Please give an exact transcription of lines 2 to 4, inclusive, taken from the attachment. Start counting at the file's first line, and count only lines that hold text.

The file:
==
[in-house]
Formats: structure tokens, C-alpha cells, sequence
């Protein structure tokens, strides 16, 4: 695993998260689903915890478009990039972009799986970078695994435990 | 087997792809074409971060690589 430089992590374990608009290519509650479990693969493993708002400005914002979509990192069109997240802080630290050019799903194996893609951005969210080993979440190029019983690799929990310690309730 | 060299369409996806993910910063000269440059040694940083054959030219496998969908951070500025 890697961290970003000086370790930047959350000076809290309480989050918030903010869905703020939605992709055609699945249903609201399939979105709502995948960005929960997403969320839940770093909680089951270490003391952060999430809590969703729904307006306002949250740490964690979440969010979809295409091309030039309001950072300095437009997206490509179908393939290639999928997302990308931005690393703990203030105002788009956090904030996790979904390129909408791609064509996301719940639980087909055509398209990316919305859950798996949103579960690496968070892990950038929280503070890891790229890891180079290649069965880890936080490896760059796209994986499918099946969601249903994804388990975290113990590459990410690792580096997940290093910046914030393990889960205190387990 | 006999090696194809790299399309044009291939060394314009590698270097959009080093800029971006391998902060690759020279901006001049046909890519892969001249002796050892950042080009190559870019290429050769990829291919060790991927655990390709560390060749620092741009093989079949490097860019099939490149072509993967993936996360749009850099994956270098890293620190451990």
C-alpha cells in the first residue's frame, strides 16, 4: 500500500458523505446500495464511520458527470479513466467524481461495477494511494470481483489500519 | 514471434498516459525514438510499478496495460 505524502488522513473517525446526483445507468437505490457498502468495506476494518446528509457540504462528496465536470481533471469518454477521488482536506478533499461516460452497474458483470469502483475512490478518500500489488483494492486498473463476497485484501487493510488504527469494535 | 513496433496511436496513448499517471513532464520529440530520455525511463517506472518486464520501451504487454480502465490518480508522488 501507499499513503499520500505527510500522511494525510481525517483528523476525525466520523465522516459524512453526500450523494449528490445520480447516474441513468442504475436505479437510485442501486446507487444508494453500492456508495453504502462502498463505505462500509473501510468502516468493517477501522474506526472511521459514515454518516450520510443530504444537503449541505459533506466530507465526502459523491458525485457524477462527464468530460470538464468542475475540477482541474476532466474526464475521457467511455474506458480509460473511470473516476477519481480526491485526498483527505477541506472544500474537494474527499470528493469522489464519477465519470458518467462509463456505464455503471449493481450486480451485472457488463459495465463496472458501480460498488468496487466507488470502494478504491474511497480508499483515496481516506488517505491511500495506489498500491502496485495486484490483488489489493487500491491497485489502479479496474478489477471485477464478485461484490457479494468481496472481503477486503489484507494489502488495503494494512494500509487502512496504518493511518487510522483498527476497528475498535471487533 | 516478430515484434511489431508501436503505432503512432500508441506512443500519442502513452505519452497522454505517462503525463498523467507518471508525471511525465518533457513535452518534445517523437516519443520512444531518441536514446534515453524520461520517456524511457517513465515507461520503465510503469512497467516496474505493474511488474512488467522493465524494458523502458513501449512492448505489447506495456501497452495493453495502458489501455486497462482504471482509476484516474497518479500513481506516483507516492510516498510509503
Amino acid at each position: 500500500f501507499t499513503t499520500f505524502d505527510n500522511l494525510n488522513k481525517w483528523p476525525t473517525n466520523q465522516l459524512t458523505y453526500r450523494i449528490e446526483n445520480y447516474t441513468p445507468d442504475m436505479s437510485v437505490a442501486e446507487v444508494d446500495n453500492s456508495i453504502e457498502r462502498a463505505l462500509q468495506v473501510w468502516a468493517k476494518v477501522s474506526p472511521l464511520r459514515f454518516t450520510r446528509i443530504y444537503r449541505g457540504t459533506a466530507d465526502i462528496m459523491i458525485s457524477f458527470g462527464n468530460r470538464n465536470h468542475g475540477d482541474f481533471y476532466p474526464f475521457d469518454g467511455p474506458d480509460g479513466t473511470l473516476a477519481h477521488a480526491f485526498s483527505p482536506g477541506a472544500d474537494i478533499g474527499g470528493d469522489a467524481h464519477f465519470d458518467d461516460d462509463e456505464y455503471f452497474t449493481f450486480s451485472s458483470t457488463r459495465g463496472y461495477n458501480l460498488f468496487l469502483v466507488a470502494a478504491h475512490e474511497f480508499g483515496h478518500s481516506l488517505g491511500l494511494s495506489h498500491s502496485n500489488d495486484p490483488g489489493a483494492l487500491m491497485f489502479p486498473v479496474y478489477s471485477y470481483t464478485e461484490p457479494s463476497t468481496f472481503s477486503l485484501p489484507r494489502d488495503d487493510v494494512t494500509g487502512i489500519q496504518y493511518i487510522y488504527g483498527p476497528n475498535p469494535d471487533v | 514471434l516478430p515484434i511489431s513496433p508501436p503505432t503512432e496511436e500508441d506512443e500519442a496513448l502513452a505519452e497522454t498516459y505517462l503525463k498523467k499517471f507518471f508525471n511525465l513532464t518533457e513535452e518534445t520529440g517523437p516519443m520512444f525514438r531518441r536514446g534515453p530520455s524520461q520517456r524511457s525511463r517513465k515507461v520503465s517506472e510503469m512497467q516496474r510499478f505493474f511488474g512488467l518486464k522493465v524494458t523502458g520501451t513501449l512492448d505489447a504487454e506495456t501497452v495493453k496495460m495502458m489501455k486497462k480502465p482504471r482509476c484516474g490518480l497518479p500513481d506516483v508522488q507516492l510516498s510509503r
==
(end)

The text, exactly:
Formats: structure tokens, C-alpha cells, sequence
């Protein structure tokens, strides 16, 4: 695993998260689903915890478009990039972009799986970078695994435990 | 087997792809074409971060690589 430089992590374990608009290519509650479990693969493993708002400005914002979509990192069109997240802080630290050019799903194996893609951005969210080993979440190029019983690799929990310690309730 | 060299369409996806993910910063000269440059040694940083054959030219496998969908951070500025 890697961290970003000086370790930047959350000076809290309480989050918030903010869905703020939605992709055609699945249903609201399939979105709502995948960005929960997403969320839940770093909680089951270490003391952060999430809590969703729904307006306002949250740490964690979440969010979809295409091309030039309001950072300095437009997206490509179908393939290639999928997302990308931005690393703990203030105002788009956090904030996790979904390129909408791609064509996301719940639980087909055509398209990316919305859950798996949103579960690496968070892990950038929280503070890891790229890891180079290649069965880890936080490896760059796209994986499918099946969601249903994804388990975290113990590459990410690792580096997940290093910046914030393990889960205190387990 | 006999090696194809790299399309044009291939060394314009590698270097959009080093800029971006391998902060690759020279901006001049046909890519892969001249002796050892950042080009190559870019290429050769990829291919060790991927655990390709560390060749620092741009093989079949490097860019099939490149072509993967993936996360749009850099994956270098890293620190451990």
C-alpha cells in the first residue's frame, strides 16, 4: 500500500458523505446500495464511520458527470479513466467524481461495477494511494470481483489500519 | 514471434498516459525514438510499478496495460 505524502488522513473517525446526483445507468437505490457498502468495506476494518446528509457540504462528496465536470481533471469518454477521488482536506478533499461516460452497474458483470469502483475512490478518500500489488483494492486498473463476497485484501487493510488504527469494535 | 513496433496511436496513448499517471513532464520529440530520455525511463517506472518486464520501451504487454480502465490518480508522488 501507499499513503499520500505527510500522511494525510481525517483528523476525525466520523465522516459524512453526500450523494449528490445520480447516474441513468442504475436505479437510485442501486446507487444508494453500492456508495453504502462502498463505505462500509473501510468502516468493517477501522474506526472511521459514515454518516450520510443530504444537503449541505459533506466530507465526502459523491458525485457524477462527464468530460470538464468542475475540477482541474476532466474526464475521457467511455474506458480509460473511470473516476477519481480526491485526498483527505477541506472544500474537494474527499470528493469522489464519477465519470458518467462509463456505464455503471449493481450486480451485472457488463459495465463496472458501480460498488468496487466507488470502494478504491474511497480508499483515496481516506488517505491511500495506489498500491502496485495486484490483488489489493487500491491497485489502479479496474478489477471485477464478485461484490457479494468481496472481503477486503489484507494489502488495503494494512494500509487502512496504518493511518487510522483498527476497528475498535471487533 | 516478430515484434511489431508501436503505432503512432500508441506512443500519442502513452505519452497522454505517462503525463498523467507518471508525471511525465518533457513535452518534445517523437516519443520512444531518441536514446534515453524520461520517456524511457517513465515507461520503465510503469512497467516496474505493474511488474512488467522493465524494458523502458513501449512492448505489447506495456501497452495493453495502458489501455486497462482504471482509476484516474497518479500513481506516483507516492510516498510509503